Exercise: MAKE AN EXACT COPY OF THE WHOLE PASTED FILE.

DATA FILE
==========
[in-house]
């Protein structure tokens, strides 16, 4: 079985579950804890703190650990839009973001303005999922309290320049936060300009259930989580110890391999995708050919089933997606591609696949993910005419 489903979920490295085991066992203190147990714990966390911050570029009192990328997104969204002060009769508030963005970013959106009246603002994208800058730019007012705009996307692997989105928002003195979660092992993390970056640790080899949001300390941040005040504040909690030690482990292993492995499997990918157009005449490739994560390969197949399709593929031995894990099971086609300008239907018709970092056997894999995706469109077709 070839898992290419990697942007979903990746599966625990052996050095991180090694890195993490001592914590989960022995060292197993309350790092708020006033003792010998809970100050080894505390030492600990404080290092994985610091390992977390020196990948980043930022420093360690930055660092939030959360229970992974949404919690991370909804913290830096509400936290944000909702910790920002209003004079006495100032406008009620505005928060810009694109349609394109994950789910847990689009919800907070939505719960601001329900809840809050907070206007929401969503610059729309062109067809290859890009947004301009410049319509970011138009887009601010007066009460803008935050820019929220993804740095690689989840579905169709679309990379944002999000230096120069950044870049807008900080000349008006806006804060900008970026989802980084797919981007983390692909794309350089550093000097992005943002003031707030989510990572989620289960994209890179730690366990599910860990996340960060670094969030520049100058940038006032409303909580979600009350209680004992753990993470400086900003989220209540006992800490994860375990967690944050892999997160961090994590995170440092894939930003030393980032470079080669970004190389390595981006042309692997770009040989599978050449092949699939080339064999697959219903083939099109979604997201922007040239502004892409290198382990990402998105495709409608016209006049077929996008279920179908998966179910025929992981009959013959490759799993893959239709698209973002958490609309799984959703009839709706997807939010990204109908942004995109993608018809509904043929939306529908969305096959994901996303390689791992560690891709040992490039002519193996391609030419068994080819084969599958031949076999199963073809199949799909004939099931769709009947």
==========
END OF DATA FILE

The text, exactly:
[in-house]
């Protein structure tokens, strides 16, 4: 079985579950804890703190650990839009973001303005999922309290320049936060300009259930989580110890391999995708050919089933997606591609696949993910005419 489903979920490295085991066992203190147990714990966390911050570029009192990328997104969204002060009769508030963005970013959106009246603002994208800058730019007012705009996307692997989105928002003195979660092992993390970056640790080899949001300390941040005040504040909690030690482990292993492995499997990918157009005449490739994560390969197949399709593929031995894990099971086609300008239907018709970092056997894999995706469109077709 070839898992290419990697942007979903990746599966625990052996050095991180090694890195993490001592914590989960022995060292197993309350790092708020006033003792010998809970100050080894505390030492600990404080290092994985610091390992977390020196990948980043930022420093360690930055660092939030959360229970992974949404919690991370909804913290830096509400936290944000909702910790920002209003004079006495100032406008009620505005928060810009694109349609394109994950789910847990689009919800907070939505719960601001329900809840809050907070206007929401969503610059729309062109067809290859890009947004301009410049319509970011138009887009601010007066009460803008935050820019929220993804740095690689989840579905169709679309990379944002999000230096120069950044870049807008900080000349008006806006804060900008970026989802980084797919981007983390692909794309350089550093000097992005943002003031707030989510990572989620289960994209890179730690366990599910860990996340960060670094969030520049100058940038006032409303909580979600009350209680004992753990993470400086900003989220209540006992800490994860375990967690944050892999997160961090994590995170440092894939930003030393980032470079080669970004190389390595981006042309692997770009040989599978050449092949699939080339064999697959219903083939099109979604997201922007040239502004892409290198382990990402998105495709409608016209006049077929996008279920179908998966179910025929992981009959013959490759799993893959239709698209973002958490609309799984959703009839709706997807939010990204109908942004995109993608018809509904043929939306529908969305096959994901996303390689791992560690891709040992490039002519193996391609030419068994080819084969599958031949076999199963073809199949799909004939099931769709009947």